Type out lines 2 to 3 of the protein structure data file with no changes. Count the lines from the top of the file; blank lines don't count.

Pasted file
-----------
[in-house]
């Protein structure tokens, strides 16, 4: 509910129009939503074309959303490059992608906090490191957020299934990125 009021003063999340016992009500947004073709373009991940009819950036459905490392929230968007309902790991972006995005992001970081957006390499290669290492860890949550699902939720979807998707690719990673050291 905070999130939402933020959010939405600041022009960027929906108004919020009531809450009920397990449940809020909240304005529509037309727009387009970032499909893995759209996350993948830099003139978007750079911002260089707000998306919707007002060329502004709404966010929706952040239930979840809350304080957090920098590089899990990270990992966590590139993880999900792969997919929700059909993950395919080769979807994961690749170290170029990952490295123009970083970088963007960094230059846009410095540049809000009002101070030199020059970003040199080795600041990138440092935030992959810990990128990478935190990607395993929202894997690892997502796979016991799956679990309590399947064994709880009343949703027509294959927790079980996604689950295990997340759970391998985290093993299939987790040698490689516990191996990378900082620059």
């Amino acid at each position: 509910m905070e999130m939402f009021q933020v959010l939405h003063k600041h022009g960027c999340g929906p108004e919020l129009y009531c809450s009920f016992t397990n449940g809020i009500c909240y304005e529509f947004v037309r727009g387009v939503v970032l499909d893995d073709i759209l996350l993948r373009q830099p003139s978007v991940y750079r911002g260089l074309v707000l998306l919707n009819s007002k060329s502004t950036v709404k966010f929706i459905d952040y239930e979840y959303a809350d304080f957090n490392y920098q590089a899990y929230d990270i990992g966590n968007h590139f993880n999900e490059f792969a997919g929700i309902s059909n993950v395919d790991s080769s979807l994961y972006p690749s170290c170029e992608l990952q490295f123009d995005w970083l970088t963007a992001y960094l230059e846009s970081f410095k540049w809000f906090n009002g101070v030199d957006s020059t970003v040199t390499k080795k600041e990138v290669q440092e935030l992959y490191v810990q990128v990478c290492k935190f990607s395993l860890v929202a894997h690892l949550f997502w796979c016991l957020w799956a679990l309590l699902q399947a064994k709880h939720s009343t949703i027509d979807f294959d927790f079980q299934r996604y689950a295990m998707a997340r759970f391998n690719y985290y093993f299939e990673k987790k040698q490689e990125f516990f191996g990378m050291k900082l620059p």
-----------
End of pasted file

């Protein structure tokens, strides 16, 4: 509910129009939503074309959303490059992608906090490191957020299934990125 009021003063999340016992009500947004073709373009991940009819950036459905490392929230968007309902790991972006995005992001970081957006390499290669290492860890949550699902939720979807998707690719990673050291 905070999130939402933020959010939405600041022009960027929906108004919020009531809450009920397990449940809020909240304005529509037309727009387009970032499909893995759209996350993948830099003139978007750079911002260089707000998306919707007002060329502004709404966010929706952040239930979840809350304080957090920098590089899990990270990992966590590139993880999900792969997919929700059909993950395919080769979807994961690749170290170029990952490295123009970083970088963007960094230059846009410095540049809000009002101070030199020059970003040199080795600041990138440092935030992959810990990128990478935190990607395993929202894997690892997502796979016991799956679990309590399947064994709880009343949703027509294959927790079980996604689950295990997340759970391998985290093993299939987790040698490689516990191996990378900082620059």
């Amino acid at each position: 509910m905070e999130m939402f009021q933020v959010l939405h003063k600041h022009g960027c999340g929906p108004e919020l129009y009531c809450s009920f016992t397990n449940g809020i009500c909240y304005e529509f947004v037309r727009g387009v939503v970032l499909d893995d073709i759209l996350l993948r373009q830099p003139s978007v991940y750079r911002g260089l074309v707000l998306l919707n009819s007002k060329s502004t950036v709404k966010f929706i459905d952040y239930e979840y959303a809350d304080f957090n490392y920098q590089a899990y929230d990270i990992g966590n968007h590139f993880n999900e490059f792969a997919g929700i309902s059909n993950v395919d790991s080769s979807l994961y972006p690749s170290c170029e992608l990952q490295f123009d995005w970083l970088t963007a992001y960094l230059e846009s970081f410095k540049w809000f906090n009002g101070v030199d957006s020059t970003v040199t390499k080795k600041e990138v290669q440092e935030l992959y490191v810990q990128v990478c290492k935190f990607s395993l860890v929202a894997h690892l949550f997502w796979c016991l957020w799956a679990l309590l699902q399947a064994k709880h939720s009343t949703i027509d979807f294959d927790f079980q299934r996604y689950a295990m998707a997340r759970f391998n690719y985290y093993f299939e990673k987790k040698q490689e990125f516990f191996g990378m050291k900082l620059p």